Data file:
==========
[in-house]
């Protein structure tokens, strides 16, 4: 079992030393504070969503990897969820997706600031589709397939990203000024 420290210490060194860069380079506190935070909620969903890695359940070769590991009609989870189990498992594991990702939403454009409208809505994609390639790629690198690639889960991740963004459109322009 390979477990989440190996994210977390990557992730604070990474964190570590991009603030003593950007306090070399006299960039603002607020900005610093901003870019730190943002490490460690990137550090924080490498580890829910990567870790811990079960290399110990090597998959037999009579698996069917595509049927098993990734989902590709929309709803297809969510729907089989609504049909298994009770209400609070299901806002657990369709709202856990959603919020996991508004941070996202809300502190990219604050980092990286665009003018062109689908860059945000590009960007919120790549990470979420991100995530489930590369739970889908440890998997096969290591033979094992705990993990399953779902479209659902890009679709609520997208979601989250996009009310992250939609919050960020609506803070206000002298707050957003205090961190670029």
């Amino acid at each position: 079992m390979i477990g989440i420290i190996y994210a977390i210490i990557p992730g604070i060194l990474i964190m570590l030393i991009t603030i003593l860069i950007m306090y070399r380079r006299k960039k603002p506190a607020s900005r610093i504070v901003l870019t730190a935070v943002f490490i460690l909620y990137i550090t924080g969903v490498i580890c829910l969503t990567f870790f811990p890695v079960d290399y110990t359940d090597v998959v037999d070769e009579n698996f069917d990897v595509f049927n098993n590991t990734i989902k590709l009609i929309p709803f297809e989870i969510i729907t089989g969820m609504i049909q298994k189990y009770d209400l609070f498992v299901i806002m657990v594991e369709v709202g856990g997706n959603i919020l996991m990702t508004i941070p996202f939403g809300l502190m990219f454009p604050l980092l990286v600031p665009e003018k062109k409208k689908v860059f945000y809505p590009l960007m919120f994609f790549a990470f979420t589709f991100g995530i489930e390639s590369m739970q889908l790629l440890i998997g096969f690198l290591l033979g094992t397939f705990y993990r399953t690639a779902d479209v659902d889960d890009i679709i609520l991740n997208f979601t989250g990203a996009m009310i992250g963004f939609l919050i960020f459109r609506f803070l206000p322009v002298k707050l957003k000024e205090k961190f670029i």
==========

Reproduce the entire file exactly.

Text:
[in-house]
């Protein structure tokens, strides 16, 4: 079992030393504070969503990897969820997706600031589709397939990203000024 420290210490060194860069380079506190935070909620969903890695359940070769590991009609989870189990498992594991990702939403454009409208809505994609390639790629690198690639889960991740963004459109322009 390979477990989440190996994210977390990557992730604070990474964190570590991009603030003593950007306090070399006299960039603002607020900005610093901003870019730190943002490490460690990137550090924080490498580890829910990567870790811990079960290399110990090597998959037999009579698996069917595509049927098993990734989902590709929309709803297809969510729907089989609504049909298994009770209400609070299901806002657990369709709202856990959603919020996991508004941070996202809300502190990219604050980092990286665009003018062109689908860059945000590009960007919120790549990470979420991100995530489930590369739970889908440890998997096969290591033979094992705990993990399953779902479209659902890009679709609520997208979601989250996009009310992250939609919050960020609506803070206000002298707050957003205090961190670029």
């Amino acid at each position: 079992m390979i477990g989440i420290i190996y994210a977390i210490i990557p992730g604070i060194l990474i964190m570590l030393i991009t603030i003593l860069i950007m306090y070399r380079r006299k960039k603002p506190a607020s900005r610093i504070v901003l870019t730190a935070v943002f490490i460690l909620y990137i550090t924080g969903v490498i580890c829910l969503t990567f870790f811990p890695v079960d290399y110990t359940d090597v998959v037999d070769e009579n698996f069917d990897v595509f049927n098993n590991t990734i989902k590709l009609i929309p709803f297809e989870i969510i729907t089989g969820m609504i049909q298994k189990y009770d209400l609070f498992v299901i806002m657990v594991e369709v709202g856990g997706n959603i919020l996991m990702t508004i941070p996202f939403g809300l502190m990219f454009p604050l980092l990286v600031p665009e003018k062109k409208k689908v860059f945000y809505p590009l960007m919120f994609f790549a990470f979420t589709f991100g995530i489930e390639s590369m739970q889908l790629l440890i998997g096969f690198l290591l033979g094992t397939f705990y993990r399953t690639a779902d479209v659902d889960d890009i679709i609520l991740n997208f979601t989250g990203a996009m009310i992250g963004f939609l919050i960020f459109r609506f803070l206000p322009v002298k707050l957003k000024e205090k961190f670029i």